What foods can help you get pregnant? Here’s a list of fertility foods — it’s a natural diet from a holistic treatment center for infertility. This fertility diet describes the best foods for fertility, which can increase the chances getting pregnant for women.
“Research shows certain foods can regulate the hormones that affect egg production,” says Tami Quinn, director and co-founder of Pulling Down The Moon. She says that nutrition is one of the quickest ways to increase fertility levels.
The following fertility diet information is based on research, and can increase your chances of getting pregnant naturally. For more tips on foods that improve female fertility, read The Fertility Diet: Groundbreaking Research Reveals Natural Ways to Boost Ovulation and Improve Your Chances of Getting Pregnant.
Yams – Rich in folate, vitamin C and B6, these tubers from the Diascorea family contain a substance similar to progesterone, and can stimulate the ovaries to release more than one egg each month. The more eggs your ovaries release, the higher your chances of getting pregnant.
Cruciferous Vegetables - This family of vegetables includes broccoli, cauliflower, brussel sprouts, and cabbage, all of which contain a substance called indole-3-carbinol. It regulates estrogen metabolism, helping to convert “bad” estrogens into “good” ones.
Oysters - The rumor of oysters being an aphrodisiac has some truth, oysters have the highest zinc content of any food and can make you frisky! This is an effective part of a fertility diet, and may naturally increase your chances of getting pregnant.
Nuts and Seeds - Foods such as almonds, flax, walnuts, and pumpkin are a great source of essential fatty acids. The omega 3 and omega 6 fatty acids are not only hormone regulators, they’re also part of the structure of cell membranes, body tissue, and brain development of the fetus.
Berries - Fruits and berries are rated the highest in antioxidant content among foods. The body is susceptible to oxidative damage and antioxidants prevent cell damage and aging, including protecting precious eggs and sperm. Since many women are delaying their childbearing years, protecting egg cells from the aging process is key for increased rates of conception. And, men want to eat foods that increase sperm production.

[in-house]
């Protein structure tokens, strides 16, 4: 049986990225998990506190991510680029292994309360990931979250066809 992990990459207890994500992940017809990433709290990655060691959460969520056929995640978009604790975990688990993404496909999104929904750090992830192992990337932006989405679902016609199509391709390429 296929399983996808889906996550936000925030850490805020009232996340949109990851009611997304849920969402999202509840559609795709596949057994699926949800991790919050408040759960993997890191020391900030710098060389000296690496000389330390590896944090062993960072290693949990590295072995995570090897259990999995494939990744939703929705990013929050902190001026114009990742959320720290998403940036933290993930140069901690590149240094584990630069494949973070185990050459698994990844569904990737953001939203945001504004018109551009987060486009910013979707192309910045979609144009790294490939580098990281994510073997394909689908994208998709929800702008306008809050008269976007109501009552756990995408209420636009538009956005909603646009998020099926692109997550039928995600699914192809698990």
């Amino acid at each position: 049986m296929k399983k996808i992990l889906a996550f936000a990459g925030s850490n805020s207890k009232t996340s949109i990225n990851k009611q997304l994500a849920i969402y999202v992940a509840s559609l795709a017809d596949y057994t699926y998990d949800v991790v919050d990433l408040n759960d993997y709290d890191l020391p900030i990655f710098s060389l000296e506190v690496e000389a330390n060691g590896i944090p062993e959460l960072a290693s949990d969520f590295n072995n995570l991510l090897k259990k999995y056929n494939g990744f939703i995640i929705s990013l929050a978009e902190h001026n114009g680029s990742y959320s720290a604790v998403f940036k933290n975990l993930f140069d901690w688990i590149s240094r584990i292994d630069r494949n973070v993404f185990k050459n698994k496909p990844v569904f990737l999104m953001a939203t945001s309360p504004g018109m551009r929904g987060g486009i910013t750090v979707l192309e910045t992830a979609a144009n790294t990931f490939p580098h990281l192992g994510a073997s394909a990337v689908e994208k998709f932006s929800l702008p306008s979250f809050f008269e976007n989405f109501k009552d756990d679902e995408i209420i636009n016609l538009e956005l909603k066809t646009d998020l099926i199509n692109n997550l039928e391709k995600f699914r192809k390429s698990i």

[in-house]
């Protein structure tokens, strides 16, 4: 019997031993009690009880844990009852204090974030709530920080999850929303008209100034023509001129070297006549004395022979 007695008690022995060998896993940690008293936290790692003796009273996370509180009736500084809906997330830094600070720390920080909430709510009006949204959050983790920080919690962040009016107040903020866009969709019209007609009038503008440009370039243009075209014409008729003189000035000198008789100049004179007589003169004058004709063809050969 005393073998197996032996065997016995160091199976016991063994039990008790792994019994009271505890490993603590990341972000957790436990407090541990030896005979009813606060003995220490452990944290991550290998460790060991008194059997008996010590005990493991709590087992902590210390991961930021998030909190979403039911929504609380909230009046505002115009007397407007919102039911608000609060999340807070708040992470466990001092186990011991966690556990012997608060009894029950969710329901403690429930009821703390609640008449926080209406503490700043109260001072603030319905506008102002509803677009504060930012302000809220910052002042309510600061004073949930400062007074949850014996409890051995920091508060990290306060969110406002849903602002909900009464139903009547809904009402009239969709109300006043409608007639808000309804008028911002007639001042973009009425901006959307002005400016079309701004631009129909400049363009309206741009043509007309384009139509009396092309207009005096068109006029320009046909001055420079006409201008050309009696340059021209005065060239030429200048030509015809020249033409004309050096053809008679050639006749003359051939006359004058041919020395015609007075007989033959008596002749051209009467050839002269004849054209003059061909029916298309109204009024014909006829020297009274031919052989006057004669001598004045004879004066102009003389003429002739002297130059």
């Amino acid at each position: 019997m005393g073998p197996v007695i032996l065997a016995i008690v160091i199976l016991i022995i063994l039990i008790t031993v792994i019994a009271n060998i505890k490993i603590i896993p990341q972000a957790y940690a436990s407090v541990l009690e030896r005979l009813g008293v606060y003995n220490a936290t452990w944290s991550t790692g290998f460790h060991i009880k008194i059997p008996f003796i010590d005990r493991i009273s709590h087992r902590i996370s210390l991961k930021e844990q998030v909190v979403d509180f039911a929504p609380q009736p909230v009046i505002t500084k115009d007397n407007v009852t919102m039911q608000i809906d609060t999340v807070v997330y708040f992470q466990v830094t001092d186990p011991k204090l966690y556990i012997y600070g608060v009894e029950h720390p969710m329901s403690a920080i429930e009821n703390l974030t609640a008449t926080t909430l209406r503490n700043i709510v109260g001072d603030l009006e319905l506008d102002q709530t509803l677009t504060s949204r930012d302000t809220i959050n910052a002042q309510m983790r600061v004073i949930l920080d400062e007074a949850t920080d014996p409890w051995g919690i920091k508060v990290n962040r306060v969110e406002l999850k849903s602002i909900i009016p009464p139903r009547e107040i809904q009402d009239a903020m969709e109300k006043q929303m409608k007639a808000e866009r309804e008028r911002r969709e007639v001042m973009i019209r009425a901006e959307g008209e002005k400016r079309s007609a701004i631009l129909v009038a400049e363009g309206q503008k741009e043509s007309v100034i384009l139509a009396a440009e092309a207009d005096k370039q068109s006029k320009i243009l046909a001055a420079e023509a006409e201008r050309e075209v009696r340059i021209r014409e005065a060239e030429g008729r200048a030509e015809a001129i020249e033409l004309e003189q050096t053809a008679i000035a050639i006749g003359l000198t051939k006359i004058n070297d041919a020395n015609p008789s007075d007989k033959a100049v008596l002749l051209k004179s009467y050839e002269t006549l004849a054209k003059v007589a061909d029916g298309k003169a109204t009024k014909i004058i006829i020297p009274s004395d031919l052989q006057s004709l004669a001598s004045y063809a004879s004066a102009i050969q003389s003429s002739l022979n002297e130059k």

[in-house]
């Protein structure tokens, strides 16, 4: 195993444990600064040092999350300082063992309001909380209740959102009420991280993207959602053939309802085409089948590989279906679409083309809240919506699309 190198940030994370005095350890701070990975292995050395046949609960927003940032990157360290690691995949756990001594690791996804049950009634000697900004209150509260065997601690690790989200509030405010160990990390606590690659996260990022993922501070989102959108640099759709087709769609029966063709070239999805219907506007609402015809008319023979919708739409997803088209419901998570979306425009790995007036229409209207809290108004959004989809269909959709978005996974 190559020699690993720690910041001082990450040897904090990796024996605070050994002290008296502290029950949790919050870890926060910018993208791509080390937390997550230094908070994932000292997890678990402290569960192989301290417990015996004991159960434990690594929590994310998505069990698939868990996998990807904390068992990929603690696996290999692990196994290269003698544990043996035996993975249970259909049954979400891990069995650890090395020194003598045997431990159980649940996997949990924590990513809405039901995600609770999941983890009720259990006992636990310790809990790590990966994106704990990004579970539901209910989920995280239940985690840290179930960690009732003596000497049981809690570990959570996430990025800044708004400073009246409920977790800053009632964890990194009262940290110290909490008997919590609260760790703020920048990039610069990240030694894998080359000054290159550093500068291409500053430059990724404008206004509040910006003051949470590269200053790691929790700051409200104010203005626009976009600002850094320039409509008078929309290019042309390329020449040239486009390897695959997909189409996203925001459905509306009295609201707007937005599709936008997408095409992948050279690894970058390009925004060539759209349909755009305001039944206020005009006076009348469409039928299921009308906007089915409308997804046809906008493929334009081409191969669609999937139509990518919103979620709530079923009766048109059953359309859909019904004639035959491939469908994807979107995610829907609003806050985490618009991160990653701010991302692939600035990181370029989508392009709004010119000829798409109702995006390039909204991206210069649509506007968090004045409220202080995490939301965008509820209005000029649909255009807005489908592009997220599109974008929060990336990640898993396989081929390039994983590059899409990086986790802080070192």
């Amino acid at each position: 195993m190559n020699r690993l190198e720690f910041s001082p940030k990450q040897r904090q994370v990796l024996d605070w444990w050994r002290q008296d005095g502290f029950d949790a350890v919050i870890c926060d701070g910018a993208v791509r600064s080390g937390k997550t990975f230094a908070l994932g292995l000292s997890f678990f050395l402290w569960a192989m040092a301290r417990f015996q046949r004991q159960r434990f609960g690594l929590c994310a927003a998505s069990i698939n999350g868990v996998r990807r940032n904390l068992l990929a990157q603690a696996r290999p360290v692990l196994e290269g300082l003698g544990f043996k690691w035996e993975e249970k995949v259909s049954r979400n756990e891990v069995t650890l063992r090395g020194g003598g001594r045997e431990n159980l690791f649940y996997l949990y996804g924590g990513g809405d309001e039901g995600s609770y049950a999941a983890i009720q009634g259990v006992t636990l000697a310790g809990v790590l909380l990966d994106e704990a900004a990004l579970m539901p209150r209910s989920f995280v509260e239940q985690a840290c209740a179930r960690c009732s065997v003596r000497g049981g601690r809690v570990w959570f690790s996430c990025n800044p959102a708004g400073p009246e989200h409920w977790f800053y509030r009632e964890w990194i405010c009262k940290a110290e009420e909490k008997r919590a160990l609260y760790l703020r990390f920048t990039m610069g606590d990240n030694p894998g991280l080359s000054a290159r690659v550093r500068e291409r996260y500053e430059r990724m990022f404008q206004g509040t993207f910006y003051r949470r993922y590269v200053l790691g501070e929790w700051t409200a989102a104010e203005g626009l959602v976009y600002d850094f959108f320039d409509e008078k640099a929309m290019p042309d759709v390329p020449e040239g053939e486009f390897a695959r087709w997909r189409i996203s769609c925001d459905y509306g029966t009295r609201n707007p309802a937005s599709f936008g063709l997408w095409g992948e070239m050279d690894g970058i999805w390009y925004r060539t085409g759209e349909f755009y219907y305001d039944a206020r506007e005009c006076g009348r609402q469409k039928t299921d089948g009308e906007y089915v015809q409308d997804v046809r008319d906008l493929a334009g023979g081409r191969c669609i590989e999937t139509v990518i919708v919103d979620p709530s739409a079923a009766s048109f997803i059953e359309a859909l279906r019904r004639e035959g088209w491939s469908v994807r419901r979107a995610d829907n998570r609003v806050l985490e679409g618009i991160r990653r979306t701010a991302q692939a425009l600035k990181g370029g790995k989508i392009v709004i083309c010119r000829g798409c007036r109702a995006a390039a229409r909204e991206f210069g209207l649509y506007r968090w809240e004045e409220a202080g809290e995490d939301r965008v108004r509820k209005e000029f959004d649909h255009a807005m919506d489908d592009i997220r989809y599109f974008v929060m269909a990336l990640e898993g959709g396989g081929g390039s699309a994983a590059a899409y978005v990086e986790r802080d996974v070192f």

The following foods aren’t part of a fertility diet, and won’t increase your chances of getting pregnant.
Are you trying to get pregnant? Get the Clearblue Digital Ovulation Test - it'll help you conceive quickly and naturally.
Fried foods and saturated fats - Studies have shown that the majority of eggs fertilized through IVF had cell membranes composed of healthy fats. Meanwhile, others that did not fertilize had cell membranes composed of mostly saturated fats. High fat foods and refined sugars/processed foods are minimally nutritious and often add extra pounds that can impact fertility.
Non-organic foods - In particular, dairies and meats quite often contain pesticides and hormones that can disrupt a woman’s hormonal balance and endocrine system. Read Foods to Avoid for Increased Fertility Levels.
With fertility levels that seem to be declining, more couples are seeking natural ways to increase their chances of getting pregnant. Increasing amounts of scientific evidence show the safety and effectiveness of holistic health treatments for infertility, many doctors are now embracing this approach. Integrative Care for Fertility is becoming a new standard of care for infertility.
Caffeine and alcohol. If you’re trying to get pregnant, avoid caffeine and alcohol as much as possible – as tempting as they are, they aren’t part of a fertility diet.
If your diet isn’t natural or nutritious, don’t turn to supplements until you’ve done the research! Read Before You Take Fertility Supplements to Get Pregnant.
Do you have any thoughts about fertility diets and getting pregnant? Please comment below…
Pulling Down The Moon was founded in 2002 by women who were yoga teachers, business women and former fertility patients; women who understood the physical, emotional, psychological and spiritual challenges of infertility treatments.